Before the actual ranking of these last six teams, here are the members of the Metro All-Rookie team.
Metro All-Rookie Team
G Jay Gavin (Marist) – 12.3 ppg, 2.8 rpg, 77.1% FT
With Louie McCroskey missing a good chunk of the season due to injury, things could have headed downhill in a hurry for the Red Foxes. But they didn’t, thanks in large part to the play of Gavin, who’s been racking up the honors this off-season. He’s also been named MAAC Co-Rookie of the Year, CollegeHoops.net Honorable Mention Mid-Major All-Freshman, and CollegeInsider.com Freshman Mid-Major All-American. And with a number of key contributors out of eligibility, this young sharpshooter is capable of even more in 2008-09.
G Jeremy Hazell (Seton Hall) – 12.8 ppg, 2.3 rpg, 1.4 spg
The word explosive would be an accurate one to use in describing the scoring ability of Jeremy Hazell. The freshman from the Bronx, named to the Big East’s All-Rookie Team, was able to put on clinics at times this season. He lit up Louisville for twenty-nine points, and was also hot in losses to Connecticut (28 points) and West Virginia (30). But to underscore his streakiness, Hazell also have seven games in which he made no more than one field goal. Improved consistency could result in Hazell making one of the two All-Big East teams next season.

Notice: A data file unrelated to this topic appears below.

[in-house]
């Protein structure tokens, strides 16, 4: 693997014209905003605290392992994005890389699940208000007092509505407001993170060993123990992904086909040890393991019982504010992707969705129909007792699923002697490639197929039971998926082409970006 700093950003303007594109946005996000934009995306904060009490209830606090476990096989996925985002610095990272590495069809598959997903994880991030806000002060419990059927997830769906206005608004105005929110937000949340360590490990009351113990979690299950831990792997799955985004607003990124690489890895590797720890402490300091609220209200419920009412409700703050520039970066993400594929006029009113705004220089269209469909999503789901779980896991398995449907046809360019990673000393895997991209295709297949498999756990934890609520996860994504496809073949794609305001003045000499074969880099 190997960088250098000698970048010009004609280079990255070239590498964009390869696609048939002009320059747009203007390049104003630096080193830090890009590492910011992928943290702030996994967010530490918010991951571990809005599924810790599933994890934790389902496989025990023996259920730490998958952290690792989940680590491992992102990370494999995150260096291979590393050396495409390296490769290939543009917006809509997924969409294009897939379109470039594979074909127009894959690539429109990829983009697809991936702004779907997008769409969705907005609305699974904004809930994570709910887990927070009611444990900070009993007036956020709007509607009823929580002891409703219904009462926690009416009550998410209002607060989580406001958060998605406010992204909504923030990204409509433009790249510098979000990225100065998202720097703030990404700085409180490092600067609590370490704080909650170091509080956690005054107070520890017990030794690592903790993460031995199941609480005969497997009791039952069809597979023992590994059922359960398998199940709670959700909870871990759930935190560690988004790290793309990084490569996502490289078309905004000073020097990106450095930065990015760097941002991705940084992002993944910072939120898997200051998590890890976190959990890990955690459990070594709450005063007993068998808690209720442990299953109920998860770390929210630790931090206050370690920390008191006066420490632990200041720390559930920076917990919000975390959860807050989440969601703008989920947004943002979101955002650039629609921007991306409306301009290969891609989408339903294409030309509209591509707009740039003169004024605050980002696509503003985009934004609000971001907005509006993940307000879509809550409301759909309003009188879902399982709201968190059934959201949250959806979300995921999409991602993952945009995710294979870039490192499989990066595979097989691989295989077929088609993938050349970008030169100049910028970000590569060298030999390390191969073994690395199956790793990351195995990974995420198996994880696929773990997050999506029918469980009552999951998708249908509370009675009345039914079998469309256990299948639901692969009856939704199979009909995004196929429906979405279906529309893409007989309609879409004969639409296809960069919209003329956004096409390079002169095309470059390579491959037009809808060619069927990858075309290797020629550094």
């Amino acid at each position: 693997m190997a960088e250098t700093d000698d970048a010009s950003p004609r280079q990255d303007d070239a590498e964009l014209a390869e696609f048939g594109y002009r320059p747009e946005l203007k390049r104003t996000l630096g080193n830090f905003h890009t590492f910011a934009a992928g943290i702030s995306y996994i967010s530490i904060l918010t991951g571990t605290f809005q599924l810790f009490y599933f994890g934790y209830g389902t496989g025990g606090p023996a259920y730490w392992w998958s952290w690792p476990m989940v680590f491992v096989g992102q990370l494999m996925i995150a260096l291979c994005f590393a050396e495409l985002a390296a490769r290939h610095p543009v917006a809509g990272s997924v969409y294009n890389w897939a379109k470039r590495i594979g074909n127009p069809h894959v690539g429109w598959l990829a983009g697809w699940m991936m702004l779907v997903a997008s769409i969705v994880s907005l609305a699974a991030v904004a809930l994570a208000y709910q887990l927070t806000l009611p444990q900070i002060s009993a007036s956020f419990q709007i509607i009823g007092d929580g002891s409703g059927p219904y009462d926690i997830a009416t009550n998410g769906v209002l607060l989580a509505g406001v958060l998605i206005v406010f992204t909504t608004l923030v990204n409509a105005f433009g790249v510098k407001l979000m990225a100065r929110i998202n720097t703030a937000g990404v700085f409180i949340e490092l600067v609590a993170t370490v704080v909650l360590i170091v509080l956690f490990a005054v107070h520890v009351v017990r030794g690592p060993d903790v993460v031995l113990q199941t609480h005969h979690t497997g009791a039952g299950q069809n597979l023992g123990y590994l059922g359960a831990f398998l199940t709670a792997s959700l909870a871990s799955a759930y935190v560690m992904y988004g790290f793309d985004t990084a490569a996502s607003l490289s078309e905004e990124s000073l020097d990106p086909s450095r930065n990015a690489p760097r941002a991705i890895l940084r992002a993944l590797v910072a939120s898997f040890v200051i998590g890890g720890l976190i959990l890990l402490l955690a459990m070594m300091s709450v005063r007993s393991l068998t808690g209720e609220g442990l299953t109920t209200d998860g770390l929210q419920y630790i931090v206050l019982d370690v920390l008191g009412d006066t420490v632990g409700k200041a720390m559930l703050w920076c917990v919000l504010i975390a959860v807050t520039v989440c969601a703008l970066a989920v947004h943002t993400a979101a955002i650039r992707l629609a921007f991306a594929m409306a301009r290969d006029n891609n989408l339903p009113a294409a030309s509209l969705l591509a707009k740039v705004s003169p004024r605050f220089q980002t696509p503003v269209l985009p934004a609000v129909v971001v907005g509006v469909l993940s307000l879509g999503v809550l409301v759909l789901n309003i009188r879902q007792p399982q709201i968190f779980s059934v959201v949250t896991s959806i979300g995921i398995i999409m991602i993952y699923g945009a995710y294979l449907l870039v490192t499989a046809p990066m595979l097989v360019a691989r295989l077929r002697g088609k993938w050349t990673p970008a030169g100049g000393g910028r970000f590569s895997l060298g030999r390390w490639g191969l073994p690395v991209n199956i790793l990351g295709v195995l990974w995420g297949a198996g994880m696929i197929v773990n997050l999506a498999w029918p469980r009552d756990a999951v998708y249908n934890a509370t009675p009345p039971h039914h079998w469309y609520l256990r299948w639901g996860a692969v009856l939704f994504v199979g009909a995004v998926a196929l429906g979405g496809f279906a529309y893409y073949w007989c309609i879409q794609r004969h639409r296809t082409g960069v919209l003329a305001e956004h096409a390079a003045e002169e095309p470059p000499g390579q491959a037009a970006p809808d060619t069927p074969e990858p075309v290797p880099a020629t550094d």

G Charles Jenkins (Hofstra) – 15.0 ppg, 4.6 rpg, 2.1 apg
Jenkins, named CAA Rookie of the Year, was the man to step into the role of being Hofstra’s number two scoring option. The freshman from Queens reached double figures in every game except for two: the season opener against Holy Cross, and their game at VCU January 12th. And those are two teams who tend to do pretty well on the defensive end so there shouldn’t be much shame in that. His most impressive effort came in their BracketBusters win at Iona, a game in which he recorded his first career double-double (28 and ten rebounds). With Antoine Agudio moving on, more of the scoring load falls upon his shoulders. But Charles has shown this season that he can get it done.
G Wesley Jenkins (St. Peter’s) – 13.0 ppg, 3.2 rpg, 41.7% 3PT